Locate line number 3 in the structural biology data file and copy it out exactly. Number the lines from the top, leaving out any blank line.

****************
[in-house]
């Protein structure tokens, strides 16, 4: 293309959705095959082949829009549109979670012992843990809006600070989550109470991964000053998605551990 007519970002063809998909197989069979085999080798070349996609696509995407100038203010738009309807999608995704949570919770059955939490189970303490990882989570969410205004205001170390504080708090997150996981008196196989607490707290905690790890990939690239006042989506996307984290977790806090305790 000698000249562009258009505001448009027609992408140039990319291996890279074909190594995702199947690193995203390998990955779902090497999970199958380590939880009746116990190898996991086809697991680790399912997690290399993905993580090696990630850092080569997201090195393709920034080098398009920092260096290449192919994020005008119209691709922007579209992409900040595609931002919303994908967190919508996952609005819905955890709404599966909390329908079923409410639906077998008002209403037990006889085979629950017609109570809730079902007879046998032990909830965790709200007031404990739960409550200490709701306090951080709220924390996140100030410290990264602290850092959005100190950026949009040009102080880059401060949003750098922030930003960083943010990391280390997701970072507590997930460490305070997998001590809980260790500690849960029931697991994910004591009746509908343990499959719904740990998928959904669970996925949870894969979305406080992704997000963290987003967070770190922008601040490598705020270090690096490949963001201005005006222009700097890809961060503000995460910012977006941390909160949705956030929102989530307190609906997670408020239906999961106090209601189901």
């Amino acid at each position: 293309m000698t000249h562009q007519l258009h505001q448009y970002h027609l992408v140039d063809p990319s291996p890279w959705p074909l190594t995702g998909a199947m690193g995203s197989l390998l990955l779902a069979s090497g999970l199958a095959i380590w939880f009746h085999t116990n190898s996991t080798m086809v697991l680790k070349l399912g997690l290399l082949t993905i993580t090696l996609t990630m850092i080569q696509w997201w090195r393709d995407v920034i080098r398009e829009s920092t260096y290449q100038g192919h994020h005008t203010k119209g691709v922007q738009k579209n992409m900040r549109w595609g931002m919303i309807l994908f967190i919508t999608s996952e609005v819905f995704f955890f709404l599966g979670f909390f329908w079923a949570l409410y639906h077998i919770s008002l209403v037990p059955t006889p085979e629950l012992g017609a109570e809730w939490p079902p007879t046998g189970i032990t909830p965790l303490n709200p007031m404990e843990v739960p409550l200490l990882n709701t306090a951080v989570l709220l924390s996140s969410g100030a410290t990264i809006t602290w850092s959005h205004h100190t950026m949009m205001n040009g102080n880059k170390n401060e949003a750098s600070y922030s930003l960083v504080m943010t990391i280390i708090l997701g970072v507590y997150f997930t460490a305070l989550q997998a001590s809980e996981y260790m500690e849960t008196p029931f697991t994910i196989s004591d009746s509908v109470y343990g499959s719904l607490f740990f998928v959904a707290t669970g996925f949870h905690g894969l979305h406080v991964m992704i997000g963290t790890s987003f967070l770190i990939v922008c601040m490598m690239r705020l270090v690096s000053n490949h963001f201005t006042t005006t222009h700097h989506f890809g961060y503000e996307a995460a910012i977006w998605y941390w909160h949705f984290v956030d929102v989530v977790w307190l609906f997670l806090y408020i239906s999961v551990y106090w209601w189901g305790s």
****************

């Amino acid at each position: 293309m000698t000249h562009q007519l258009h505001q448009y970002h027609l992408v140039d063809p990319s291996p890279w959705p074909l190594t995702g998909a199947m690193g995203s197989l390998l990955l779902a069979s090497g999970l199958a095959i380590w939880f009746h085999t116990n190898s996991t080798m086809v697991l680790k070349l399912g997690l290399l082949t993905i993580t090696l996609t990630m850092i080569q696509w997201w090195r393709d995407v920034i080098r398009e829009s920092t260096y290449q100038g192919h994020h005008t203010k119209g691709v922007q738009k579209n992409m900040r549109w595609g931002m919303i309807l994908f967190i919508t999608s996952e609005v819905f995704f955890f709404l599966g979670f909390f329908w079923a949570l409410y639906h077998i919770s008002l209403v037990p059955t006889p085979e629950l012992g017609a109570e809730w939490p079902p007879t046998g189970i032990t909830p965790l303490n709200p007031m404990e843990v739960p409550l200490l990882n709701t306090a951080v989570l709220l924390s996140s969410g100030a410290t990264i809006t602290w850092s959005h205004h100190t950026m949009m205001n040009g102080n880059k170390n401060e949003a750098s600070y922030s930003l960083v504080m943010t990391i280390i708090l997701g970072v507590y997150f997930t460490a305070l989550q997998a001590s809980e996981y260790m500690e849960t008196p029931f697991t994910i196989s004591d009746s509908v109470y343990g499959s719904l607490f740990f998928v959904a707290t669970g996925f949870h905690g894969l979305h406080v991964m992704i997000g963290t790890s987003f967070l770190i990939v922008c601040m490598m690239r705020l270090v690096s000053n490949h963001f201005t006042t005006t222009h700097h989506f890809g961060y503000e996307a995460a910012i977006w998605y941390w909160h949705f984290v956030d929102v989530v977790w307190l609906f997670l806090y408020i239906s999961v551990y106090w209601w189901g305790s």